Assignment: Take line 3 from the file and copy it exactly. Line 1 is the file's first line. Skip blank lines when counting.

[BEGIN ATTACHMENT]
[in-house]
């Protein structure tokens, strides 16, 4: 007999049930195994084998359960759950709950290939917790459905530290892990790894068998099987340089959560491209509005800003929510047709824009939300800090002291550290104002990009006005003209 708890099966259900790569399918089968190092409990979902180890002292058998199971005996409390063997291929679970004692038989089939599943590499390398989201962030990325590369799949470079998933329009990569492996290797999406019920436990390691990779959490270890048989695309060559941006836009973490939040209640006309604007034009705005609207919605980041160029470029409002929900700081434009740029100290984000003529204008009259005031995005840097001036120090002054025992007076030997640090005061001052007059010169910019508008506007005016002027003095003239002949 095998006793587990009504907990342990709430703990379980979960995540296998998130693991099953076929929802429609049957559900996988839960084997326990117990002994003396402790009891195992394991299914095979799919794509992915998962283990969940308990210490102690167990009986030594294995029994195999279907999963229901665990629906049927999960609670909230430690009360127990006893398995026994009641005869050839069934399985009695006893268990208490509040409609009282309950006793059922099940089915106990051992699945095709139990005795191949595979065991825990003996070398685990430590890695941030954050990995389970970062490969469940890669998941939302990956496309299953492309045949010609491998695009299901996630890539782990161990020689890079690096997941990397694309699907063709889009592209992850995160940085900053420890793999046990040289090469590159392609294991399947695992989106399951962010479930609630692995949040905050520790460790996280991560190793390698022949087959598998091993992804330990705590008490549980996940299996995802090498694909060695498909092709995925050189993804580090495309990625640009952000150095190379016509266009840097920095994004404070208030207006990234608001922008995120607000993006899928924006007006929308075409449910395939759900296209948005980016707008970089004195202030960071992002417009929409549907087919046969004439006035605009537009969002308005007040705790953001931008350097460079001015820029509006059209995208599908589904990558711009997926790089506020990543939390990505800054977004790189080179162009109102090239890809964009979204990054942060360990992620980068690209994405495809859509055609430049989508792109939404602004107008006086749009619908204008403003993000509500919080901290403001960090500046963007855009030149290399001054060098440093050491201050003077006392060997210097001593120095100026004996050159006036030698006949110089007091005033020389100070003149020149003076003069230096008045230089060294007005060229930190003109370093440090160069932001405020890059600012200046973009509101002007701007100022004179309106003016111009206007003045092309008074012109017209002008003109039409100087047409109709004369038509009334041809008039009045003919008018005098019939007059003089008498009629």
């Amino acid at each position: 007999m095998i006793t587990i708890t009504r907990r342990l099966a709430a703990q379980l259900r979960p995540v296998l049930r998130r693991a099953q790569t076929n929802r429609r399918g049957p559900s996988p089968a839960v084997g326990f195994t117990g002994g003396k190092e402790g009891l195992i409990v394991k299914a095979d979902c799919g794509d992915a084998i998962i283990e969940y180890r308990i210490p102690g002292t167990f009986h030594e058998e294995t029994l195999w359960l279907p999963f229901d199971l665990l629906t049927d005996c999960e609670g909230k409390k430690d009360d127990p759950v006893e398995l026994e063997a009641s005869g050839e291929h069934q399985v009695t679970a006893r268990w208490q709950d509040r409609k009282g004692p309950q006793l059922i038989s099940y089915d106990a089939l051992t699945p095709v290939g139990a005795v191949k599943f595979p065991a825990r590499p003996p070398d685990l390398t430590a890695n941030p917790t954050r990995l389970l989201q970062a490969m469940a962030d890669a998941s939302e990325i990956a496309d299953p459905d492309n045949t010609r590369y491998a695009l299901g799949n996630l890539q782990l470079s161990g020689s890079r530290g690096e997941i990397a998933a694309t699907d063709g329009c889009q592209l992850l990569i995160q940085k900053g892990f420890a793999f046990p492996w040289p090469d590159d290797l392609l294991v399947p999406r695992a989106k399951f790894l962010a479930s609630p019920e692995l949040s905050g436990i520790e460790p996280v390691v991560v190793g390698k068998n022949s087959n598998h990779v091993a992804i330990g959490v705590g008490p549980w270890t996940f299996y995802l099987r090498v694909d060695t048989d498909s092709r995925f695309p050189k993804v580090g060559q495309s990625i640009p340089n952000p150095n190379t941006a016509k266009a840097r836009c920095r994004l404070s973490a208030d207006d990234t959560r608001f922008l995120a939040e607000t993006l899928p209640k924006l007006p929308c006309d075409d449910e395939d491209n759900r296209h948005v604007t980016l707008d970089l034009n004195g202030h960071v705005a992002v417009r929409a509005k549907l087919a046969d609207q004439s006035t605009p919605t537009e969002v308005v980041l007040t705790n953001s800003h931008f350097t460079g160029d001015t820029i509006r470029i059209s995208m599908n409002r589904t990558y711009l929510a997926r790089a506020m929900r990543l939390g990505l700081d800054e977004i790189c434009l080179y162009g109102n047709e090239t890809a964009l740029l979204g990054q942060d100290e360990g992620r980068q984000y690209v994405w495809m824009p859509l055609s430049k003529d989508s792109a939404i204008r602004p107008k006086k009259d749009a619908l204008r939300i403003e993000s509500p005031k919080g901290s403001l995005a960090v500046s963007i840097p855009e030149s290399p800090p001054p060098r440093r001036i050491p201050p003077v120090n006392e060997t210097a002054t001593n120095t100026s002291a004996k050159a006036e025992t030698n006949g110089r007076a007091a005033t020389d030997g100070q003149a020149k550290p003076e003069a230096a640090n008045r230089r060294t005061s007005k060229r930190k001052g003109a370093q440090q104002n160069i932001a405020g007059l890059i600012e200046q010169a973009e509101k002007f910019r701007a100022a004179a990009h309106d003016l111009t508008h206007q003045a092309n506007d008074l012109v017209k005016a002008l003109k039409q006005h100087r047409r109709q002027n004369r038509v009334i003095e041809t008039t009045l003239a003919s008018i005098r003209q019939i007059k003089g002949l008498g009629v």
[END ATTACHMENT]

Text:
């Amino acid at each position: 007999m095998i006793t587990i708890t009504r907990r342990l099966a709430a703990q379980l259900r979960p995540v296998l049930r998130r693991a099953q790569t076929n929802r429609r399918g049957p559900s996988p089968a839960v084997g326990f195994t117990g002994g003396k190092e402790g009891l195992i409990v394991k299914a095979d979902c799919g794509d992915a084998i998962i283990e969940y180890r308990i210490p102690g002292t167990f009986h030594e058998e294995t029994l195999w359960l279907p999963f229901d199971l665990l629906t049927d005996c999960e609670g909230k409390k430690d009360d127990p759950v006893e398995l026994e063997a009641s005869g050839e291929h069934q399985v009695t679970a006893r268990w208490q709950d509040r409609k009282g004692p309950q006793l059922i038989s099940y089915d106990a089939l051992t699945p095709v290939g139990a005795v191949k599943f595979p065991a825990r590499p003996p070398d685990l390398t430590a890695n941030p917790t954050r990995l389970l989201q970062a490969m469940a962030d890669a998941s939302e990325i990956a496309d299953p459905d492309n045949t010609r590369y491998a695009l299901g799949n996630l890539q782990l470079s161990g020689s890079r530290g690096e997941i990397a998933a694309t699907d063709g329009c889009q592209l992850l990569i995160q940085k900053g892990f420890a793999f046990p492996w040289p090469d590159d290797l392609l294991v399947p999406r695992a989106k399951f790894l962010a479930s609630p019920e692995l949040s905050g436990i520790e460790p996280v390691v991560v190793g390698k068998n022949s087959n598998h990779v091993a992804i330990g959490v705590g008490p549980w270890t996940f299996y995802l099987r090498v694909d060695t048989d498909s092709r995925f695309p050189k993804v580090g060559q495309s990625i640009p340089n952000p150095n190379t941006a016509k266009a840097r836009c920095r994004l404070s973490a208030d207006d990234t959560r608001f922008l995120a939040e607000t993006l899928p209640k924006l007006p929308c006309d075409d449910e395939d491209n759900r296209h948005v604007t980016l707008d970089l034009n004195g202030h960071v705005a992002v417009r929409a509005k549907l087919a046969d609207q004439s006035t605009p919605t537009e969002v308005v980041l007040t705790n953001s800003h931008f350097t460079g160029d001015t820029i509006r470029i059209s995208m599908n409002r589904t990558y711009l929510a997926r790089a506020m929900r990543l939390g990505l700081d800054e977004i790189c434009l080179y162009g109102n047709e090239t890809a964009l740029l979204g990054q942060d100290e360990g992620r980068q984000y690209v994405w495809m824009p859509l055609s430049k003529d989508s792109a939404i204008r602004p107008k006086k009259d749009a619908l204008r939300i403003e993000s509500p005031k919080g901290s403001l995005a960090v500046s963007i840097p855009e030149s290399p800090p001054p060098r440093r001036i050491p201050p003077v120090n006392e060997t210097a002054t001593n120095t100026s002291a004996k050159a006036e025992t030698n006949g110089r007076a007091a005033t020389d030997g100070q003149a020149k550290p003076e003069a230096a640090n008045r230089r060294t005061s007005k060229r930190k001052g003109a370093q440090q104002n160069i932001a405020g007059l890059i600012e200046q010169a973009e509101k002007f910019r701007a100022a004179a990009h309106d003016l111009t508008h206007q003045a092309n506007d008074l012109v017209k005016a002008l003109k039409q006005h100087r047409r109709q002027n004369r038509v009334i003095e041809t008039t009045l003239a003919s008018i005098r003209q019939i007059k003089g002949l008498g009629v």